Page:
A conflict has arisen over a new 11-home development in Weston Turville after builders changed the position of a first floor window with respect to the original plans.
The approved plans for the Low Meadow development included a dormer window at the back of the house in question, known as 'plot 11', that overlooked its own garden.
However, as the property went up, its neighbour living to the side of the house could only look on in horror as a window appeared directly over her garden, providing a perfect line of sight into her nine-year-old daughter's bedroom.
Dr Vicky Taylor, the homeowner affected by the unscripted window, said:
“I told my daughter not to worry because there was no window on that side and then blow me suddenly they put a window in. Because there's scaffolding on that side she now cannot get dressed in her own bedroom.”
We contacted the developers W.E. Black about this. Owner Eric Gadsden said:
“We saw it as a better orientation for the room.”
When asked why he didn't first seek a change to the plans, Mr Gadsden said that the planning authority takes too long when dealing with such requests, adding:
“If you had an efficient council you could get something done in six weeks.”
We queried the planning authority, Aylesbury Vale District Council (AVDC), on the ethics of changing plans after approval by their committee. Peter Strachan, cabinet member for planning and enforcement said:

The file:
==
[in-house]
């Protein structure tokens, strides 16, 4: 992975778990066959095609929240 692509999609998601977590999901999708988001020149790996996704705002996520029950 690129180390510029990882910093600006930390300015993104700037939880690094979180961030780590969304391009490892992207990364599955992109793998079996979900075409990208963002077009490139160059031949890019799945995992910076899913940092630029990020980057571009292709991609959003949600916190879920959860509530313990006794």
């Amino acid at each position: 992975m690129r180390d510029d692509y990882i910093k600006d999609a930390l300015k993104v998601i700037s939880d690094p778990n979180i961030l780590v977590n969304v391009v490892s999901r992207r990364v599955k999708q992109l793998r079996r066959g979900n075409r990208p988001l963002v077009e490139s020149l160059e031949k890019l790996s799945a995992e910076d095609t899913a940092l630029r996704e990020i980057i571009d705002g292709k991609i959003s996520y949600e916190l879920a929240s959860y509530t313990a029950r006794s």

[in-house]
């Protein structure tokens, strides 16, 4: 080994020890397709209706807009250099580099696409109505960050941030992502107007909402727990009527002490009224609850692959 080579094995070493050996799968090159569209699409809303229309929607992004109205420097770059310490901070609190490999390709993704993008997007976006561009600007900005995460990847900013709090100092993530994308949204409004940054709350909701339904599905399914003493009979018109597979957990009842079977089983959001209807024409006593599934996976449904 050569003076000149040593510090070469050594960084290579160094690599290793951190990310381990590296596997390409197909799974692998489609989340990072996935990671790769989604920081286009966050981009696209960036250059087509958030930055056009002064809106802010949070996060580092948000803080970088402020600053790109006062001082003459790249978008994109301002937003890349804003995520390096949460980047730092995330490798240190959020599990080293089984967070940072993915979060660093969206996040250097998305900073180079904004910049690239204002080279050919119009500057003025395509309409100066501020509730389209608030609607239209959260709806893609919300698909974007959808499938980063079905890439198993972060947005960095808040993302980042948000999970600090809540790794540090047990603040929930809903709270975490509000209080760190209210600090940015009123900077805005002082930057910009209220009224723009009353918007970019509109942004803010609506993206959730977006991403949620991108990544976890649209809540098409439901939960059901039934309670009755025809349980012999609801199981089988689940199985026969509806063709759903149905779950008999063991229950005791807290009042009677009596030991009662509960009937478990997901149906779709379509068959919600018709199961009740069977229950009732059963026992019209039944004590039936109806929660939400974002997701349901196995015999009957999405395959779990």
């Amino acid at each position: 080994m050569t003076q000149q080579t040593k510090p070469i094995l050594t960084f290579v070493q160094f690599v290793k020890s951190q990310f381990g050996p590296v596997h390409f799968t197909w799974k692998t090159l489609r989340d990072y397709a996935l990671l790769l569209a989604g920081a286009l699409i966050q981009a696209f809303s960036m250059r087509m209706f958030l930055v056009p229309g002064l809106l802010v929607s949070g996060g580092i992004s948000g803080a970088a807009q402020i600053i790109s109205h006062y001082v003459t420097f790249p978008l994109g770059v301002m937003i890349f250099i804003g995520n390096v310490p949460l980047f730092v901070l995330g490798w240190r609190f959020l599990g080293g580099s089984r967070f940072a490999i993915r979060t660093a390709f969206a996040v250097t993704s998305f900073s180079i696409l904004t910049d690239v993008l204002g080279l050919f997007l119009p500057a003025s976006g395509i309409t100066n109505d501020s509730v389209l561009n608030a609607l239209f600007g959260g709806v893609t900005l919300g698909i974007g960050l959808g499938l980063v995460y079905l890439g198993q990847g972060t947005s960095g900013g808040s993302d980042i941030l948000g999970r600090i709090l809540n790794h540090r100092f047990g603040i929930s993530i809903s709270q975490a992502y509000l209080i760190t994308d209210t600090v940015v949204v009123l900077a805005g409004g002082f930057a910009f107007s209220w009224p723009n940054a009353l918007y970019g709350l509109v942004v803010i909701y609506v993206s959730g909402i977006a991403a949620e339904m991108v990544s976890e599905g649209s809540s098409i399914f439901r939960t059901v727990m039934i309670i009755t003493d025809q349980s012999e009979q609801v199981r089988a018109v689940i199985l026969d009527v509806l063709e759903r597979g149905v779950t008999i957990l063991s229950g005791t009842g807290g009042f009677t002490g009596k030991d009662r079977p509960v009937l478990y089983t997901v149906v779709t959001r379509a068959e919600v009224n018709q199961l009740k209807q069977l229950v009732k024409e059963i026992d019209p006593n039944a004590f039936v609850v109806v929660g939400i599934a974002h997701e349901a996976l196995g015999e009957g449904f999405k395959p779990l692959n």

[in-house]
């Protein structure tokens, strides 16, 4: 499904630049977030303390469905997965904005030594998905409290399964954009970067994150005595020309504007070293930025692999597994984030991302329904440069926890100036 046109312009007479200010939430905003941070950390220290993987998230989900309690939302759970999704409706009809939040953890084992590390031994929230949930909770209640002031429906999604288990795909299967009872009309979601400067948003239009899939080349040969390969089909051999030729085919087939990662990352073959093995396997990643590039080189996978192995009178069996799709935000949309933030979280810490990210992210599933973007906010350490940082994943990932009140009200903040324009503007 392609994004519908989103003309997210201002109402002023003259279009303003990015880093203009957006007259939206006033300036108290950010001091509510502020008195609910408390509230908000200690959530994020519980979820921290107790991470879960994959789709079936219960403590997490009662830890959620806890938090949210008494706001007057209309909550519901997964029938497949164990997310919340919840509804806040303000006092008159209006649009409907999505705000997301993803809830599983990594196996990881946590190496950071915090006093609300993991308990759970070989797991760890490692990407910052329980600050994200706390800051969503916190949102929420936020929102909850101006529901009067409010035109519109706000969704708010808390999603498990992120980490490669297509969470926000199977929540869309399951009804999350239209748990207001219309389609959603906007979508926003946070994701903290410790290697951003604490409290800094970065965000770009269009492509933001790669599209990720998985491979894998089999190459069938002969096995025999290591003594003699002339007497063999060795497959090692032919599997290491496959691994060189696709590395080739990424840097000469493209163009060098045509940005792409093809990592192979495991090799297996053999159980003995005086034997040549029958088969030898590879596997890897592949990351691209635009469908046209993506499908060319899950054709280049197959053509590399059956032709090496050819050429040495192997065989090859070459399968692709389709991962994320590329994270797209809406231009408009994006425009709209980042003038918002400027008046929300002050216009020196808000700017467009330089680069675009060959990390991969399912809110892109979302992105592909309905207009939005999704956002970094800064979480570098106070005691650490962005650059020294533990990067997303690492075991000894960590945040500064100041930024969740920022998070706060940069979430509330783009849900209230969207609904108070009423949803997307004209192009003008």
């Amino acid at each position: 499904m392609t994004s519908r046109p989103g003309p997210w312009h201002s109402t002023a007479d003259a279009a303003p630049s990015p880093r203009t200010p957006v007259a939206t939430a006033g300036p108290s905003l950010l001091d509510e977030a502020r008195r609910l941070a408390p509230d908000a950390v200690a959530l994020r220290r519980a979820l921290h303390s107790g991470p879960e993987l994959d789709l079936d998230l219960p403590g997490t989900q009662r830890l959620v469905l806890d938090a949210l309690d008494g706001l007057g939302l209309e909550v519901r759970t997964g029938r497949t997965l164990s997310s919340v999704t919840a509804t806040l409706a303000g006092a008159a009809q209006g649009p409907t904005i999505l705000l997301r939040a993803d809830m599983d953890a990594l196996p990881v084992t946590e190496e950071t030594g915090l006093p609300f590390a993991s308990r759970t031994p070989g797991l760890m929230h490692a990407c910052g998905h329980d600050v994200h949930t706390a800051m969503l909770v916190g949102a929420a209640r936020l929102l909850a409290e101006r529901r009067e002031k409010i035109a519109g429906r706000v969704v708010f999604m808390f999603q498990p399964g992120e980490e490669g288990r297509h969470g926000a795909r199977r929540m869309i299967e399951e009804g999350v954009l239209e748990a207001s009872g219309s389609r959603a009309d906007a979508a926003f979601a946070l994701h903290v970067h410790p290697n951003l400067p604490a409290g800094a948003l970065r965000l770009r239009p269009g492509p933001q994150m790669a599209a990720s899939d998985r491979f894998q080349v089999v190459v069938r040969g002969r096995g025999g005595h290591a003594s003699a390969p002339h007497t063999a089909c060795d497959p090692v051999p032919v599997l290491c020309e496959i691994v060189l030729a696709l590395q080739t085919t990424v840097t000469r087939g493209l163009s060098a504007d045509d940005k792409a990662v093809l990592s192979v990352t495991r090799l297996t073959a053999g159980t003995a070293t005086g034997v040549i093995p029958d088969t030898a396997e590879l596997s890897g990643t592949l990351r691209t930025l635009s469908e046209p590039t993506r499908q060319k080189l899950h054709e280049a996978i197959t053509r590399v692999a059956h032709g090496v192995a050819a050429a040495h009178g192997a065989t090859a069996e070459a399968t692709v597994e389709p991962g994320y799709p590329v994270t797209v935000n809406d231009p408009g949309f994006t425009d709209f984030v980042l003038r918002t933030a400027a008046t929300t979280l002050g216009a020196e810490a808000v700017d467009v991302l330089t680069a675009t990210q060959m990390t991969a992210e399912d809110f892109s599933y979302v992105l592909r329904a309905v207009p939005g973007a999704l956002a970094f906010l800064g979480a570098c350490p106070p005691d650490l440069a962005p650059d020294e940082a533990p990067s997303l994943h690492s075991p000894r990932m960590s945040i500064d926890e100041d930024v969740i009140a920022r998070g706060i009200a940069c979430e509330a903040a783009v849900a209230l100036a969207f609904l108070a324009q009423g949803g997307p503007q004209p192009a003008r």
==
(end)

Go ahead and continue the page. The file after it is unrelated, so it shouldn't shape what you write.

“Although it is better to seek permission in advance of any planned changes, a developer can make changes and apply retrospectively.”
Indeed this is the status quo. After AVDC concurred that the side window was a breach of the original plans, W.E. Black submitted what is known as a material minor amendment application which is currently awaiting a decision.
This application, 19/01027/APP, has received significant objections. Carole Paternoster, councillor for the relevant ward and cabinet member for strategic planning and infrastructure, noted that the window was out of step with both Aylesbury Vale's and Weston Turville's planning policies and wrote:
“This unauthorised window looks directly into a child's bedroom window in the neighbouring property creating not only a planning contravention but also a safeguarding issue. AVDC has already received a photo showing a man standing at this window and looking directly into the child's bedroom window.”
The chairman of Weston Turville parish council, Martin Jarvis, also objected by drawing reference to the local plans:
“The Parish Council objects to this retrospective application. The original planning permission was for a dormer window facing onto the new dwelling’s garden and by building the house with a window on the side of the house, it contravenes the Weston Turville Neighbourhood Plan Policy H2 and AVDLP saved policy GP8. The unapproved window adversely affects the residential amenity and privacy of an existing property as it overlooks their garden and directly into a bedroom."
In the meantime builders have continued to finish the window, much to the frustration of Ms Taylor. She said: “I think it's wrong. They should be told to black it up as a minimum, put cupboard on it, something to stop damaging our amenity because it has stressed me out.”